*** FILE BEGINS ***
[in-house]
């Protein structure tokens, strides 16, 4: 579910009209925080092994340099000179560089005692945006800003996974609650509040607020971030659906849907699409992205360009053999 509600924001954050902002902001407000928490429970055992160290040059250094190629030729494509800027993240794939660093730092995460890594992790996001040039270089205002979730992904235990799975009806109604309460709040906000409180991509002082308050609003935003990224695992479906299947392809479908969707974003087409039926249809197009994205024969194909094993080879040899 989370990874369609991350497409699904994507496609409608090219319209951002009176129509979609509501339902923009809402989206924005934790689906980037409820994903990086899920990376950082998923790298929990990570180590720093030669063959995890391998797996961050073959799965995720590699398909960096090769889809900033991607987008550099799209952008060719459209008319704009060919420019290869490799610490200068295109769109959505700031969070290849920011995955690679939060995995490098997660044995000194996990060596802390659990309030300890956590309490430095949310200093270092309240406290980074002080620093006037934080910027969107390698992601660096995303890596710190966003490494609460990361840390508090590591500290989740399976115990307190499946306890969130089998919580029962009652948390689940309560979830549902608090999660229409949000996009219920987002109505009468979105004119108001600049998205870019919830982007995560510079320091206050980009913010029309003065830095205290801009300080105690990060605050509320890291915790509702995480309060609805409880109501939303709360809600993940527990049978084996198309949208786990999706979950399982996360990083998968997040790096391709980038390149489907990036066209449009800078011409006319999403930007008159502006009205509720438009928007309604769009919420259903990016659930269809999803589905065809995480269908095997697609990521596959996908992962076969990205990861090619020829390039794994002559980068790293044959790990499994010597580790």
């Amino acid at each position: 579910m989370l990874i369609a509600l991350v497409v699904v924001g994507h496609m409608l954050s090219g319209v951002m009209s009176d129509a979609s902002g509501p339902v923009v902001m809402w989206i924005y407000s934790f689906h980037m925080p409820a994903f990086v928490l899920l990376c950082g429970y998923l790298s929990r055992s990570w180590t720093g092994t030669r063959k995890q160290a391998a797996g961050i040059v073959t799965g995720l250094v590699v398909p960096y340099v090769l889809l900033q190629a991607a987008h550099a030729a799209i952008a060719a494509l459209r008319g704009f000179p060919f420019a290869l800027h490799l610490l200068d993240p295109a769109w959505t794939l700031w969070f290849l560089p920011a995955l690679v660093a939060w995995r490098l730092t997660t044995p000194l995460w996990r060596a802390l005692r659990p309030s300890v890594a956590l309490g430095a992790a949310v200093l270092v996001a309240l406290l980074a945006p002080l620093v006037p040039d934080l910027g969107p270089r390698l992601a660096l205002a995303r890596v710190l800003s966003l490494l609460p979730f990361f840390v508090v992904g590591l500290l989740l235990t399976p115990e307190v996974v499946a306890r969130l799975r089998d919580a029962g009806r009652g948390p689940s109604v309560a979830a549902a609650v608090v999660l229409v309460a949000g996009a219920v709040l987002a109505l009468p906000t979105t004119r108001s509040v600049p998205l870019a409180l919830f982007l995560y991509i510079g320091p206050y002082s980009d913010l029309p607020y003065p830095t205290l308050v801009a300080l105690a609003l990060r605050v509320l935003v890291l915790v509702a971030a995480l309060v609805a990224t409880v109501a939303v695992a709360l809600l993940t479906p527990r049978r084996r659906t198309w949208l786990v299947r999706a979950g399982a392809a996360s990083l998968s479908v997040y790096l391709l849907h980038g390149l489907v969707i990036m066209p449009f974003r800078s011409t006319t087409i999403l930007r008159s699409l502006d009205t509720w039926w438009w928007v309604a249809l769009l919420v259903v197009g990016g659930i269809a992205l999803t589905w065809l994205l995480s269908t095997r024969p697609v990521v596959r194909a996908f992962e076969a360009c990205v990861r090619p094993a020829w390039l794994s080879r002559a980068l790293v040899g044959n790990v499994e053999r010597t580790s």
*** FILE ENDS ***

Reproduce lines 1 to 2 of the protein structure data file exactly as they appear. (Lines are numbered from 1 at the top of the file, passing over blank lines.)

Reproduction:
[in-house]
């Protein structure tokens, strides 16, 4: 579910009209925080092994340099000179560089005692945006800003996974609650509040607020971030659906849907699409992205360009053999 509600924001954050902002902001407000928490429970055992160290040059250094190629030729494509800027993240794939660093730092995460890594992790996001040039270089205002979730992904235990799975009806109604309460709040906000409180991509002082308050609003935003990224695992479906299947392809479908969707974003087409039926249809197009994205024969194909094993080879040899 989370990874369609991350497409699904994507496609409608090219319209951002009176129509979609509501339902923009809402989206924005934790689906980037409820994903990086899920990376950082998923790298929990990570180590720093030669063959995890391998797996961050073959799965995720590699398909960096090769889809900033991607987008550099799209952008060719459209008319704009060919420019290869490799610490200068295109769109959505700031969070290849920011995955690679939060995995490098997660044995000194996990060596802390659990309030300890956590309490430095949310200093270092309240406290980074002080620093006037934080910027969107390698992601660096995303890596710190966003490494609460990361840390508090590591500290989740399976115990307190499946306890969130089998919580029962009652948390689940309560979830549902608090999660229409949000996009219920987002109505009468979105004119108001600049998205870019919830982007995560510079320091206050980009913010029309003065830095205290801009300080105690990060605050509320890291915790509702995480309060609805409880109501939303709360809600993940527990049978084996198309949208786990999706979950399982996360990083998968997040790096391709980038390149489907990036066209449009800078011409006319999403930007008159502006009205509720438009928007309604769009919420259903990016659930269809999803589905065809995480269908095997697609990521596959996908992962076969990205990861090619020829390039794994002559980068790293044959790990499994010597580790």